ACL surgery 10 years later: an athlete looks back

The decision to proceed with anterior cruciate ligament (ACL) reconstruction to treat a torn ACL on a growing child can be difficult. Parents often weigh the pros and cons of surgery versus the risks of a more conservative approach with limited activity. After surgery, they wonder how to best help their child manage the difficult recovery period and return to sports. As with many parenting challenges, there is no single right answer. Nearly 10 years after his ACL surgery, University of Michigan sophomore Gabe Kahn reflects on his story.

At the age of 9, Kahn endured a spate of leg injuries that included two broken legs, a torn ACL and a torn meniscus. ACL reconstruction and rehabilitation tested the young athlete, but nearly 10 years later, “I never think about it,” he says.

Gabe’s journey as an orthopedic frequent flier started when he broke his leg during a soccer game. After a few weeks in a cast and three months of recovery, he returned to the field, only to break his right leg a second time.

Over the next six to eight months, Gabe’s father, an orthopedic surgeon, observed ongoing weakness in the leg. An MRI confirmed a torn ACL and a torn meniscus. After consulting with an adult sports medicine doctor, the senior Kahn weighed his son’s options.

A tough decision

Conventional ACL surgery would require drilling tunnels through the growth plate (the developing cartilage near the end of long bones), but this can disrupt bone growth. However, delaying surgery posed a risk as well. With a torn ACL, Gabe’s activities would be limited, and even routine play could result in another injury.

Eventually, a third option emerged. Dr. Kahn learned that Mininder Kocher, MD, and Lyle Micheli, MD, at Boston Children’s Hospital’s Sports Medicine Division, had developed growth plate-sparing surgery and were successfully performing the procedure on growing children.

“My father told me we had to fly to Boston for Dr. Kocher to operate on me, because the risk of damaging the growth plate with a normal ACL reconstruction was too great,” says Gabe.

He approached surgery as most growing boys do: very hungry and a little nervous. Four days after surgery, the family boarded a plane for the return trip home and Gabe started physical therapy to strengthen his muscles.

The young athlete mastered his crutches and learned to walk again. However, the six-month prohibition on sports proved to be his toughest challenge.

“I was always pretty athletic and got back into soccer and football at recess as a referee,” says Gabe.

At the tender age of 10, Gabe didn’t realize it, but he was practicing good medicine. Staying involved in sports, either as a team manager or in another sideline capacity, can help minimize the psycho-social effects that follow an ACL injury, says Kocher.

Continued involvement with a sports team works in some cases, says Sharon Chirban, PhD, sports psychologist at Boston Children’s. Other kids may find it too painful to watch from the sidelines. For these kids, an alternate non-sport activity may help keep them occupied during recovery.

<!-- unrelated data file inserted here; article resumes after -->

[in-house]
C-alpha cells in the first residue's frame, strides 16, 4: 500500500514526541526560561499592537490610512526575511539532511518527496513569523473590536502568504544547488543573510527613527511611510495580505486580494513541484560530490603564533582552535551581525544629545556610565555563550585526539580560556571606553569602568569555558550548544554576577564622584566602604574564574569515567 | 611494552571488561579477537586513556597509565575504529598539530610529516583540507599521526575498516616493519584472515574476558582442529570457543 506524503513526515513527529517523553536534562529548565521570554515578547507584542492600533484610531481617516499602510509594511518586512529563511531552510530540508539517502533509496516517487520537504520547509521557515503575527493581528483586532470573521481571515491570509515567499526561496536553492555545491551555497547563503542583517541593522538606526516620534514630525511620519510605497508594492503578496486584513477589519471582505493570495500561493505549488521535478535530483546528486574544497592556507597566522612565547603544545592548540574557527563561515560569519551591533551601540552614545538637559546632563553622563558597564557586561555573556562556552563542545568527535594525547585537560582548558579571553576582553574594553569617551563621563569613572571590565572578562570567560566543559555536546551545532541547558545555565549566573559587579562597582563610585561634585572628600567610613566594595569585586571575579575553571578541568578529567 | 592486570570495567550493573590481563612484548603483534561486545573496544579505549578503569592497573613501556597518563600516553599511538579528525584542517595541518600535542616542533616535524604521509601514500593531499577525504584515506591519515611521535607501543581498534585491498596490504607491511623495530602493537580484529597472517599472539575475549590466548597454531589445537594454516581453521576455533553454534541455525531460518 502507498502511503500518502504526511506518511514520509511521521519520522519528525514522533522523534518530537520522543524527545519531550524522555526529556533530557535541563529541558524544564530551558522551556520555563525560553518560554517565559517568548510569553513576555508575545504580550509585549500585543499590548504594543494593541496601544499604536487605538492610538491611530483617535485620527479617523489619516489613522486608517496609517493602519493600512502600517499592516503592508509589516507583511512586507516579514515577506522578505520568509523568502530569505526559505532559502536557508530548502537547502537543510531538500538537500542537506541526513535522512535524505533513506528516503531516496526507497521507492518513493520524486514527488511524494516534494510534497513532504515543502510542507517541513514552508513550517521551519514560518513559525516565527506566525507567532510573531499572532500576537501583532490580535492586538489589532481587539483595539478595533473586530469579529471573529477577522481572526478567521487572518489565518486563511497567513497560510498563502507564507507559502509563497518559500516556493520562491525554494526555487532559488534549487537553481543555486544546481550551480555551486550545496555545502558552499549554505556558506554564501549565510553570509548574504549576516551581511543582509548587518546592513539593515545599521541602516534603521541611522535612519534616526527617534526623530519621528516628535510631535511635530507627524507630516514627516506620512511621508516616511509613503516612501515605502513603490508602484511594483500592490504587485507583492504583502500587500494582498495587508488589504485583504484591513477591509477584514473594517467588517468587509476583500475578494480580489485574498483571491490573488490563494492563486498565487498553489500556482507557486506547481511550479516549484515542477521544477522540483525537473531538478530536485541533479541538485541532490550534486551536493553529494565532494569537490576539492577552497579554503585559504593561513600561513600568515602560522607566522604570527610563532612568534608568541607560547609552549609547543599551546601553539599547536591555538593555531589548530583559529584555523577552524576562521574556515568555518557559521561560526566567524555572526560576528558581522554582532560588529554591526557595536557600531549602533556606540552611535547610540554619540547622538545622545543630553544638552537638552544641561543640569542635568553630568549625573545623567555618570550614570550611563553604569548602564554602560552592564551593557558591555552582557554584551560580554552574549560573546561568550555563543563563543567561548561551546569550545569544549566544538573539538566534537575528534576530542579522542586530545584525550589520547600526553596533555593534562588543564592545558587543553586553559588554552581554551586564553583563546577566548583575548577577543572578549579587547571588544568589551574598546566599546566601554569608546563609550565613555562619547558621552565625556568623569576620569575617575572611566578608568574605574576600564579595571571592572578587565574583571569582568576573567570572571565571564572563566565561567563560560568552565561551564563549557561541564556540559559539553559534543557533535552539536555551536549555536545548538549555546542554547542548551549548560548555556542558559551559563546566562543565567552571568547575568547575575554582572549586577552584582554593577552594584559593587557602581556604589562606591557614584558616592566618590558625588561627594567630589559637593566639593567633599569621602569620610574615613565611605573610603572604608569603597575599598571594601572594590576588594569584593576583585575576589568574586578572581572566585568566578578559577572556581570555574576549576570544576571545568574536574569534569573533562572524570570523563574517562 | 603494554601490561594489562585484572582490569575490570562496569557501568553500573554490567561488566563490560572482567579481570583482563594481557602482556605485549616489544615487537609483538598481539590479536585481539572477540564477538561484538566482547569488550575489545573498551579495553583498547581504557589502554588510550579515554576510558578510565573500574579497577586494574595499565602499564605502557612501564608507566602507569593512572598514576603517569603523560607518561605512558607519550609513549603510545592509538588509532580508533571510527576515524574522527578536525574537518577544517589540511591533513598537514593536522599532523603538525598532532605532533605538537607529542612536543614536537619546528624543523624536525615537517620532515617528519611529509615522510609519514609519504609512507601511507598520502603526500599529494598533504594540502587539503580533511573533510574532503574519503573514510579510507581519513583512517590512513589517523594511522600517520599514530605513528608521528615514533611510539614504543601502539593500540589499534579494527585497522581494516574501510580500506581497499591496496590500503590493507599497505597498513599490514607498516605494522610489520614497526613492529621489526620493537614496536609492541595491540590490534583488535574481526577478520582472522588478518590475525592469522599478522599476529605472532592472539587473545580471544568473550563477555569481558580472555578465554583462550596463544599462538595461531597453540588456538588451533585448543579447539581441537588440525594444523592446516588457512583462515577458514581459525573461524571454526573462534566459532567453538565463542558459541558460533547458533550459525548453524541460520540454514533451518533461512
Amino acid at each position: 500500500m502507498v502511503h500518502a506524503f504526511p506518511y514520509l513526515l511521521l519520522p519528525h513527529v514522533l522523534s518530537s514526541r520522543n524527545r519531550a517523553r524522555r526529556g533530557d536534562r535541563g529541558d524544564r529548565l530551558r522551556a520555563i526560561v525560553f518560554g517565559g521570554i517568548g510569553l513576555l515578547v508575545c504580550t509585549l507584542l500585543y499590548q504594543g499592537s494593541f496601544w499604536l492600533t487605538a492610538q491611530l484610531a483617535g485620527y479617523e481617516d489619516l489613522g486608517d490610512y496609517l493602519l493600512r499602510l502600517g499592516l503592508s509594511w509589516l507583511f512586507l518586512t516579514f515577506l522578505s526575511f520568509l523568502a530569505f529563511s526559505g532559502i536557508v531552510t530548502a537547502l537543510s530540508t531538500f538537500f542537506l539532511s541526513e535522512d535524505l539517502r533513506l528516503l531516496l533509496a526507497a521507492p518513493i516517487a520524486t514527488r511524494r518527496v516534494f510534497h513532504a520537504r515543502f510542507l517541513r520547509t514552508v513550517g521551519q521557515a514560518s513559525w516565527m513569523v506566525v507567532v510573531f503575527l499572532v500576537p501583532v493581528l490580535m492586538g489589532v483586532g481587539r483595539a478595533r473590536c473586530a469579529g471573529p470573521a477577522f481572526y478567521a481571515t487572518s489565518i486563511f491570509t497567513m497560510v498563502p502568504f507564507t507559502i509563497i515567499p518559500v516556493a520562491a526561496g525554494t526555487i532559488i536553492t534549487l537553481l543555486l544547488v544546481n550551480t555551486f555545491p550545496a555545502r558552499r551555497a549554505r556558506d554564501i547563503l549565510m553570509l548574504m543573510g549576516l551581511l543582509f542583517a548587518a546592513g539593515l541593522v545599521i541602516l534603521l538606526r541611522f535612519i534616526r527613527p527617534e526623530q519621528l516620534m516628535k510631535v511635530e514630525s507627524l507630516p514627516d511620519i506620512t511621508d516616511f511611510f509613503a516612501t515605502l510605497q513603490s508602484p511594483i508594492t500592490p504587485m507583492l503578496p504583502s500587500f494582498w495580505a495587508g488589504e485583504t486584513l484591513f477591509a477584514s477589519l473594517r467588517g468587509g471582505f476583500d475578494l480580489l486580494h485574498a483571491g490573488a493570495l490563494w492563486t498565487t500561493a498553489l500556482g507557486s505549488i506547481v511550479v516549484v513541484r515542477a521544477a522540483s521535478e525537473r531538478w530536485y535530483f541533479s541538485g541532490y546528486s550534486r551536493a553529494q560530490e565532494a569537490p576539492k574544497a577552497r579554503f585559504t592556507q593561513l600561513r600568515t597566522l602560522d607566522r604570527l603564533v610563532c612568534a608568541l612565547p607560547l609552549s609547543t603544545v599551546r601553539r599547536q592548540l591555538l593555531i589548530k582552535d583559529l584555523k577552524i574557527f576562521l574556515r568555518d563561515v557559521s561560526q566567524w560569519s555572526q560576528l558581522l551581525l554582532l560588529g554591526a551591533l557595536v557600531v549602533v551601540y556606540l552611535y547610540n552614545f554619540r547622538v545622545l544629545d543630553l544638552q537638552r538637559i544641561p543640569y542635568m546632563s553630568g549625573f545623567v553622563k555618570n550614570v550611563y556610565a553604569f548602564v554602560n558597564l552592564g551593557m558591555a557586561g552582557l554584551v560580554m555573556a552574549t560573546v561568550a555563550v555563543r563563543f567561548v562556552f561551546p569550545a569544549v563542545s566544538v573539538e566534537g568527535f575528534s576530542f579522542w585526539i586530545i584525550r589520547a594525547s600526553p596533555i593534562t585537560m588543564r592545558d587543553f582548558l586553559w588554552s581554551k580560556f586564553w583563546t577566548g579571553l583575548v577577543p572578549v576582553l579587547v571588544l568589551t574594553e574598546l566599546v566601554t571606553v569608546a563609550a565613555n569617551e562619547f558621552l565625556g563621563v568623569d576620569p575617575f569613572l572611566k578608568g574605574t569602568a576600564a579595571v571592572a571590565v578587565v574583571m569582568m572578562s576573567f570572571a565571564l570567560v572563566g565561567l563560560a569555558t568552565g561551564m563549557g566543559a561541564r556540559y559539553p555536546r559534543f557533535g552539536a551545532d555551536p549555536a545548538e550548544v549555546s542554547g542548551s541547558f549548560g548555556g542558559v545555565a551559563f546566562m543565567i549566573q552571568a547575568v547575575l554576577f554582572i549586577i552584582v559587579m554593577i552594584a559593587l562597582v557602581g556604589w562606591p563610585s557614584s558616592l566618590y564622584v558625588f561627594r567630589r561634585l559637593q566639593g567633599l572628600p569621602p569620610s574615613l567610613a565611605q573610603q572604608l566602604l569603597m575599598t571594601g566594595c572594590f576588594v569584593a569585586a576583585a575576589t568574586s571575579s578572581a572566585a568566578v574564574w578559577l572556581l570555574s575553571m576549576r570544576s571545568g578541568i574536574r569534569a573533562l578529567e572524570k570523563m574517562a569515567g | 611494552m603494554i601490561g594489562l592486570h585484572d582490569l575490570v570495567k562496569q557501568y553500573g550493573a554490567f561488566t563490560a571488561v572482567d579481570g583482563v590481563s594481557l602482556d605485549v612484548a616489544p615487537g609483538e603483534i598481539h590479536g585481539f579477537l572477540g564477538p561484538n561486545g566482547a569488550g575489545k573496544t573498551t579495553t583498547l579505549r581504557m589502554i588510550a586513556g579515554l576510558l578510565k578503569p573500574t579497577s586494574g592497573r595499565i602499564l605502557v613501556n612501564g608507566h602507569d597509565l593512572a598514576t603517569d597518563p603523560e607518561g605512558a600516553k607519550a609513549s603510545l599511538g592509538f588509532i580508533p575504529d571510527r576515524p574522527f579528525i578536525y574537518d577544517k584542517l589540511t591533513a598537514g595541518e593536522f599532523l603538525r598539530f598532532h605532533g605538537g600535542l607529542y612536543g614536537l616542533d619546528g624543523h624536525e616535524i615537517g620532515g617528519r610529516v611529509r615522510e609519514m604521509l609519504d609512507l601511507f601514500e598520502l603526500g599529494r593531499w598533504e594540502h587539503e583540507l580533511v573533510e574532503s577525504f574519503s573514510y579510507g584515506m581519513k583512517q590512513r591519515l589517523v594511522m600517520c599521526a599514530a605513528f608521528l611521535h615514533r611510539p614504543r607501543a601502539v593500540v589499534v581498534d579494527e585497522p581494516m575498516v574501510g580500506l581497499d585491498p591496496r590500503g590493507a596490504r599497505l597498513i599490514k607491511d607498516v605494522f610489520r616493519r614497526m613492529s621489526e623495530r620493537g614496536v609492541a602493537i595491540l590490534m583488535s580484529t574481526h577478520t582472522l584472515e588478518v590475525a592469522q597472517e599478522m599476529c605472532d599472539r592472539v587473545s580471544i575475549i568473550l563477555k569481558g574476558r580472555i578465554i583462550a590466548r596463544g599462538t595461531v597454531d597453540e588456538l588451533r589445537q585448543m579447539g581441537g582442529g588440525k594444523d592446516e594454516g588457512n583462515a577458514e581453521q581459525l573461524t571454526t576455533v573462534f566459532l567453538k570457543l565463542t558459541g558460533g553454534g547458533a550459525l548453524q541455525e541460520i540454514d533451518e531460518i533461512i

Martha Murray, MD, orthopedic surgeon, agrees. The individualized approach to sideline involvement is best.  “Some athletes do better sitting watching their team, but many are afraid to say it is hard to do.”

The age of the athlete plays a role too. High school students are busy―trying to get to team practices and games, do physical therapy, study and prepare for college applications. “I try to explore options with each patient as an individual and see that as part of their recovery process,” says Murray.

The comeback kid

At six months, Gabe got the green light for sports participation. He celebrated by decorating his brace with blue and red flames and started playing tennis and soccer.

“Soccer had been my primary sport before the injury, but I had a hard time returning to it,” he admits. During Gabe’s recovery, his peers had continued to improve. He also worried about re-injuring his right leg. “I stopped enjoying it.”

Rather than give up on sports altogether, Gabe tried several new activities after his surgery, including tennis, basketball and football, over the next few years. Despite his orthopedic history, he succeeded. He reached the state level in tennis tournaments and made the varsity football team by his sophomore year of high school. Gabe was named captain of the football team in his senior year.

An injured athlete’s ability to transition into new sports is often a function of age, says Chirban. Younger athletes may be more likely to be frustrated by differences between their performance and their peers. They also are young enough to try new activities, and despite parents’ concerns, their identity is often not as tied to a sport as an older athlete’s. Trying a new activity can be less psychologically stressful than attempting to close the gap in performance, she says.

By age 15 or 16, older athletes with clearly established sports identities may be more willing to work to close the performance gap. But for some of these kids, a season away from the sport may put an end to their goal of participating in varsity athletics.

Chirban urges parents to remember:

  • Full functionality, including healthy participation in lifelong activities, can be restored with surgery.
  • Sports participation should be fun. When the fun ends for a good reason, support other activities.

Today, as a college sophomore, Gabe feeds his love of sports through intramural soccer, flag football and snowboarding.

His ACL injury is a distant memory. “It was a tough process at the time, but there’s no pain or any other issue that limits my activity. The last 10 years of my life have revolved around sports. I don’t think that would have been possible if I hadn’t had the ACL surgery.”

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